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Car production slumped by 40 per cent in Britain last month as manufacturers grappled with a shortage of semiconductors on top of disruption caused by the Covid pandemic.
It was the fourth monthly drop in a row and contributed to the weakest October output since 1956, according to the Society of Motor Manufacturers and Traders (SMMT).
Mike Hawes, the organisation’s chief executive, said: “These figures are extremely worrying and show how badly the global semiconductor shortage is hitting UK car manufacturers and their suppliers.”
He described carmakers as “resilient” but said they were battling a series of challenges.
“With Covid resurgent across some of our largest markets and global supply chains stretched and even breaking, the immediate challenges in keeping the industry operational are immense.”
The sector is calling for assistance from the government to help ease the burden and enhance companies’ ability to compete with foreign rivals.
Those measures could include “tackling high energy costs, supporting employment and training, and helping businesses whose cashflow is under pressure”, Hawes added.
Factories turned out 64,729 vehicles last month, down by 41.4 per cent compared with a year ago, in what were “historically poor production numbers”, according to the SMMT.
The weak output was exacerbated by the closure of Honda’s Swindon plant in July. The factory used to produce 160,000 Civics a year.
While total production was markedly down, consumer demand for greener cars was reflected in the mix of output. The number of new battery electric cars rose 17.5 per cent to 8,454 in October, and production of the latest battery, plug-in hybrid and hybrid vehicles accounted for almost 31 per cent of all cars made in the month. UK carmakers have produced about 50,000 zero-emission vehicles this year to exceed the total built in 2019, before the pandemic hit, the SMMT said.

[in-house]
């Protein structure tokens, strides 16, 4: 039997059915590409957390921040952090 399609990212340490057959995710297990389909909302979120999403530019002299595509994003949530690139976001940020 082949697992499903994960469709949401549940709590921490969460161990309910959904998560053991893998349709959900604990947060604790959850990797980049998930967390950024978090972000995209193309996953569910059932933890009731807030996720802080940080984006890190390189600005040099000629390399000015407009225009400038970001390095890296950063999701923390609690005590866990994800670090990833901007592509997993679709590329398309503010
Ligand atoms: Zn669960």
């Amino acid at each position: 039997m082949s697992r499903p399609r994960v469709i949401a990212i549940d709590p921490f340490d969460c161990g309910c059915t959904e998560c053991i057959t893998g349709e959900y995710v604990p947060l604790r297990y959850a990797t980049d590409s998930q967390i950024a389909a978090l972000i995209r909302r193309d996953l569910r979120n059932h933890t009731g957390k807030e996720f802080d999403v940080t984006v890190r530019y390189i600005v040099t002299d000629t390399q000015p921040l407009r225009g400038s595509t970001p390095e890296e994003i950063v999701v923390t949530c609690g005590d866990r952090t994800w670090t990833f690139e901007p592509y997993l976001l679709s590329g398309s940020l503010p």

Carmakers have been struggling with a severe shortage of microchips as semiconductor producers shifted during the pandemic to satisfy demand for consumer electronics. The average new car needs 1,500 chips, from those in fuel-pressure sensors to digital speedometers and navigation displays.
Car companies have been scrambling to get hold of more chips after last year dropping their orders in response to Covid, which saw car usage fall dramatically. They have struggled, however, because of a jump in demand for personal computers, smartphones and other devices, as well as constraints on expansion among chip manufacturers.
Analysts at JP Morgan Chase believe that the global shortage is set to drag into 2022, potentially easing in the second half of the year but only returning to levels of production balanced with demand by 2023.
The SMMT’s latest figures show production this year is almost 3 per cent lower than 2020, at 721,505 cars. The organisation is the trade body for carmakers, which collectively employ 155,000 people directly in manufacturing. Cars make up 11 per cent of UK exports.
The SMMT believes factories are on track in 2021 to produce fewer than one million vehicles for a second consecutive year, before getting back above the one million level next year and rising to a potential 1.2 million in 2024.
In October, eight in ten cars made in the UK were shipped abroad. About 60 per cent went to the EU, with that business supported by the deal struck last year allowing the car trade with Europe to be tariff-free.
Overall production for the UK market was down 38 per cent; new cars going abroad dropped by 42 per cent.